(above; Washing my dirty linens as a naval laundry demo, August 2016). [I’d say the soap in my hand is just as critical as the cannonballs stacked to my left – but what do you think!? Leave a comment, and spread the word!!]

[2] ‘Copie de l’instruction de la Cour, relativement à la division des équipages par escouades, & à leur équipemens; signée pour copie d’Orvilliers Brest 1779’, Available at: http://librairie-marine.com/documents/lois/lois.htm Accessed: 19 May, 2016. ; RÉGLEMENT Sur l’Ordre, la propreté & la salubrité à maintenir à bord des Vaisseaux, du premier Janvier 1786’, Article 36, in Mallard, Ordonnances et Reglemens, Concernant La Marine (Toulon, 1787). p. 424.

[3] ORDONNANCE DU ROY, portant règlement pour l’habillement de l’infanterie Françoise. Du 19 janvier 1747, p. 4.

[4] Règlement arrêté par le Roi pour l’habillement et l’équipement de ses troupes du 21 février 1779. [Strasbourg Library]. p. 4.

Introducing ‘Fishy Fashion’! (a maritime public history manifesto)

Consider the dress of a sailor over 200 years ago


Anonymous, ‘The Disconsolate Sailor’, c. 1780-90s, [National Maritime Museum, UK, PAF4290] [see original here]

Late 18th century maritime history is a remarkable subject whose legacy is still felt today. And yet its human dimension, the experience of common seamen, is often harder to access. While academic research struggles to reach a wider audience for lack of circulation or charisma, popular media actively misleads public imagination by pandering to inaccurate stereotypes of ‘pirates’, Hollywood formula and literal fantasy.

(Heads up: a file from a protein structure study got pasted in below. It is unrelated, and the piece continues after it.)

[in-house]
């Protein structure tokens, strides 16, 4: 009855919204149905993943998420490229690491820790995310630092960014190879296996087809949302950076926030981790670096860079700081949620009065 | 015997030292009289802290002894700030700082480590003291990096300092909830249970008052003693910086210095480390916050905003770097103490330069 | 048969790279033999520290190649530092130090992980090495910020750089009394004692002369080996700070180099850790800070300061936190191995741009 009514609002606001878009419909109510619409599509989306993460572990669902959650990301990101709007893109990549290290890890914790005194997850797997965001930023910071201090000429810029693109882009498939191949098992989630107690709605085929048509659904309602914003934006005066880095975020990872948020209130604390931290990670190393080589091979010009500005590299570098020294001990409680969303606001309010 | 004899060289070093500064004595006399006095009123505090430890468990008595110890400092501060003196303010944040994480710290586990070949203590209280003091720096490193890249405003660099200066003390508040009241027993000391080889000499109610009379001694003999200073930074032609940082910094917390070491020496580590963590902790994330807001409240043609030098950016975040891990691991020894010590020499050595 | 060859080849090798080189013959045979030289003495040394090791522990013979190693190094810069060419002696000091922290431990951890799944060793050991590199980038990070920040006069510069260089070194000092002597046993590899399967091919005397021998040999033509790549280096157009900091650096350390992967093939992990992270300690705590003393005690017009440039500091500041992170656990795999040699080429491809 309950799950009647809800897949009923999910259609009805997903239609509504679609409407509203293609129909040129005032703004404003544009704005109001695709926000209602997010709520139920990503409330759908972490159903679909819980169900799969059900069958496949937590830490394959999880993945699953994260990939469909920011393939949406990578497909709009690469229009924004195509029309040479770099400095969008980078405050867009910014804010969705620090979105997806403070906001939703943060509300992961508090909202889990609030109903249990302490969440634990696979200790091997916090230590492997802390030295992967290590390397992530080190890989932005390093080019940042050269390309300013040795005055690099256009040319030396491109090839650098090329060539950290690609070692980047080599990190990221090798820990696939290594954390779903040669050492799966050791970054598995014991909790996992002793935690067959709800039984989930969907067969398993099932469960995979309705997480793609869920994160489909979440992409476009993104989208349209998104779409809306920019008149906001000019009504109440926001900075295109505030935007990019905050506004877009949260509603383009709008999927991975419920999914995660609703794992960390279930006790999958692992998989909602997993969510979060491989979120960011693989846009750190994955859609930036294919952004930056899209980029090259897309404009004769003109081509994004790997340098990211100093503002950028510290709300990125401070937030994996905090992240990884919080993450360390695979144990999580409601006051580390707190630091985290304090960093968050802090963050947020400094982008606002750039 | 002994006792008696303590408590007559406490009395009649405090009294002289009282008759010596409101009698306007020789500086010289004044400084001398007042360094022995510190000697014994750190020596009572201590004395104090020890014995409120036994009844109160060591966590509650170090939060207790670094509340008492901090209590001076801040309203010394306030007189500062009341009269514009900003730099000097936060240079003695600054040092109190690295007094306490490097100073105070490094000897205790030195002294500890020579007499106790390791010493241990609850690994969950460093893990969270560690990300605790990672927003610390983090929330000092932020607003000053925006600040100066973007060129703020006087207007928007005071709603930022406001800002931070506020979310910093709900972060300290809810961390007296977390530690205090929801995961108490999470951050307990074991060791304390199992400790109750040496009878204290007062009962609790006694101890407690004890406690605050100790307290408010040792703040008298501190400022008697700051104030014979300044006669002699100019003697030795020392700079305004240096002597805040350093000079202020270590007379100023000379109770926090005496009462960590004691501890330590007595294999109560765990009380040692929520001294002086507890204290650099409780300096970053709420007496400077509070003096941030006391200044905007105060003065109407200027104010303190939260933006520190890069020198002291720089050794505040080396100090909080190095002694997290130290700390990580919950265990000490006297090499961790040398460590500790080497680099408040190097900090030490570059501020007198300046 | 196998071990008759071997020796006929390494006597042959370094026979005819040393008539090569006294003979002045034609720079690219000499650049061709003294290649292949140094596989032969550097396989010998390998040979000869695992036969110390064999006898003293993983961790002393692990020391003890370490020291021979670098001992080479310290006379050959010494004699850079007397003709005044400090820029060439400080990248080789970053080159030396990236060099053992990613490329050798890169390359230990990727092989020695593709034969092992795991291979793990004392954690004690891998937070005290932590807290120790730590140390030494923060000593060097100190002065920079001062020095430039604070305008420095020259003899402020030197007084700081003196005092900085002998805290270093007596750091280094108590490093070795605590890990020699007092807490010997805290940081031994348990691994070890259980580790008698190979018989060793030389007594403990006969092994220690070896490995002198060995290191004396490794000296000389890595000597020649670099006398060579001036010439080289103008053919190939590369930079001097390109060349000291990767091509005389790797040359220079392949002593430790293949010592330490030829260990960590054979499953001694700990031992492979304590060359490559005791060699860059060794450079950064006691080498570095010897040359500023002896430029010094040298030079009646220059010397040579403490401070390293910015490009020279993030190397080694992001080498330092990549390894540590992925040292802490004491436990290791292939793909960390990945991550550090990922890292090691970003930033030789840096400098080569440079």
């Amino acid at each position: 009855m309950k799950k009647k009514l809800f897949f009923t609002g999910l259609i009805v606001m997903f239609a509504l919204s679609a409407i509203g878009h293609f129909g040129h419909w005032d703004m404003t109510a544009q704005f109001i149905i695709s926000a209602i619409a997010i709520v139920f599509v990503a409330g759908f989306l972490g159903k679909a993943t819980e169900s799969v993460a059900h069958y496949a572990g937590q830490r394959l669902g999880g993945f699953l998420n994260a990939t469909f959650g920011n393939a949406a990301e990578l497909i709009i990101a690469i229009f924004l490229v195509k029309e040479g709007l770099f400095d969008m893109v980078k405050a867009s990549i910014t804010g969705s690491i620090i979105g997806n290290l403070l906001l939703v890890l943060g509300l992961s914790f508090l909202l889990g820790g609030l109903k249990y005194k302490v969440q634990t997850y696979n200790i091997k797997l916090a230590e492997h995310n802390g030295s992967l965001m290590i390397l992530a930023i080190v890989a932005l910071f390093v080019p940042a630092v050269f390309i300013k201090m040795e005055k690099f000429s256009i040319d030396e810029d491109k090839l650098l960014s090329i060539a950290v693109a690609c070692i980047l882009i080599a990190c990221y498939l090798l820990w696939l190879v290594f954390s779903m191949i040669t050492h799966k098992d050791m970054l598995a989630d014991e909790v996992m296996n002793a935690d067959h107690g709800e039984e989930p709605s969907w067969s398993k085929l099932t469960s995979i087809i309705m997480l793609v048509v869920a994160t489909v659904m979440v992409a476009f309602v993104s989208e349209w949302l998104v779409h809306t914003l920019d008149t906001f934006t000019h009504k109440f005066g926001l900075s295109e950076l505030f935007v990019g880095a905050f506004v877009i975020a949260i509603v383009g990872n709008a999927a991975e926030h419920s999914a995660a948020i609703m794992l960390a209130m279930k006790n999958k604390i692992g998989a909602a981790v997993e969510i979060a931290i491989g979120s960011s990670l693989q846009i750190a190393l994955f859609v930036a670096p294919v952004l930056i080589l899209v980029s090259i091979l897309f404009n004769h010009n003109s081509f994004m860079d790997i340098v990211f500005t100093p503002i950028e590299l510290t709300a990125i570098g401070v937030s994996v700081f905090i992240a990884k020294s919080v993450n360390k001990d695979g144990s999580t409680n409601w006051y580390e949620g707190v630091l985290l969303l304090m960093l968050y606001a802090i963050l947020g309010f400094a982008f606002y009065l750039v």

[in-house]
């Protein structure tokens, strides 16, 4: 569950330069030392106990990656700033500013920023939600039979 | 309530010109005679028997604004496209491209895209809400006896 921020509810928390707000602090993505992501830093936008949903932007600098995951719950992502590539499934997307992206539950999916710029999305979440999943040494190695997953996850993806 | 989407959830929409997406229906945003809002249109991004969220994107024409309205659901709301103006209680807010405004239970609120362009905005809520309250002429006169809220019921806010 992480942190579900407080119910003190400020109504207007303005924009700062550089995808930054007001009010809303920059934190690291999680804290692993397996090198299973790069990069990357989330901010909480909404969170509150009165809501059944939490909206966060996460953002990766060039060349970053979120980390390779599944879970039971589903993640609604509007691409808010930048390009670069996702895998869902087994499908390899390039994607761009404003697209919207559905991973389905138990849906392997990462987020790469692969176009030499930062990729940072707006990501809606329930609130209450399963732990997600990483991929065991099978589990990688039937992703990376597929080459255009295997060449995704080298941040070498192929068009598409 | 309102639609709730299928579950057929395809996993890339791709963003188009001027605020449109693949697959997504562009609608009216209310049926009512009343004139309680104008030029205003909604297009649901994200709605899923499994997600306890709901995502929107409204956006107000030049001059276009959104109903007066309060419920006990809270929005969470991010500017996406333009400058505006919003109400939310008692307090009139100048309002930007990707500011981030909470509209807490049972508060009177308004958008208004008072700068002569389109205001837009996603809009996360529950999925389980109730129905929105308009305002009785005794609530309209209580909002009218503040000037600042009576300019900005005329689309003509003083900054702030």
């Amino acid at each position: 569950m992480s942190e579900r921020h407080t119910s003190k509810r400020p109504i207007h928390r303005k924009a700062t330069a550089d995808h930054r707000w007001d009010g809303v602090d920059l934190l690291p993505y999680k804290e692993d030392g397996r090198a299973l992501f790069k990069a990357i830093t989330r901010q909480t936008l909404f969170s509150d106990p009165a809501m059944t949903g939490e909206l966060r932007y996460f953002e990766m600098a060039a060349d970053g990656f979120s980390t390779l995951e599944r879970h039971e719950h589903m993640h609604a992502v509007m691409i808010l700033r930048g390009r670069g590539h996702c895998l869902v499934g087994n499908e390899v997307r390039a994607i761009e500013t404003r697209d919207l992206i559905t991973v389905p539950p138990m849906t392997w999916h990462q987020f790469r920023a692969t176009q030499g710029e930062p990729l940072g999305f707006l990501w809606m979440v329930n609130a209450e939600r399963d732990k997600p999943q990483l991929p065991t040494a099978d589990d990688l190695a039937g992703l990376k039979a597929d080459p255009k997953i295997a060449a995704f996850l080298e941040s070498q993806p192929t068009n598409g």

Yet real seamen *really* lived in a very real world wherein great naval squadrons decided imperial fortunes, merchant-men linked kingdoms  through worldwide oceanic trade, and deep-sea fisheries fed millions. Each of these was each dependent on men whose labor amidst the salt spray and wind appears astonishing to modern eyes. These men made historic change at sea possible. So how best can we tell their stories?


detail of, Nicolas-Marie Ozanne (artist, 1728-1811) and Yves-Marie Le Gouaz (engraver, 1742-1816), ‘Combat du Vengeur’, 1800, [Bibliothque Nationale de France, ark:/12148/btv1b84122598] [see original here]

I would present this blog as a wide survey of  c. 1750-1800  ‘sailor fashion’, presenting my ongoing research into the distinct occupational clothing that European (and especially French and British) sailors used to both work effectively and affirm their professional identity in wider society

Why focus on the late 18th century?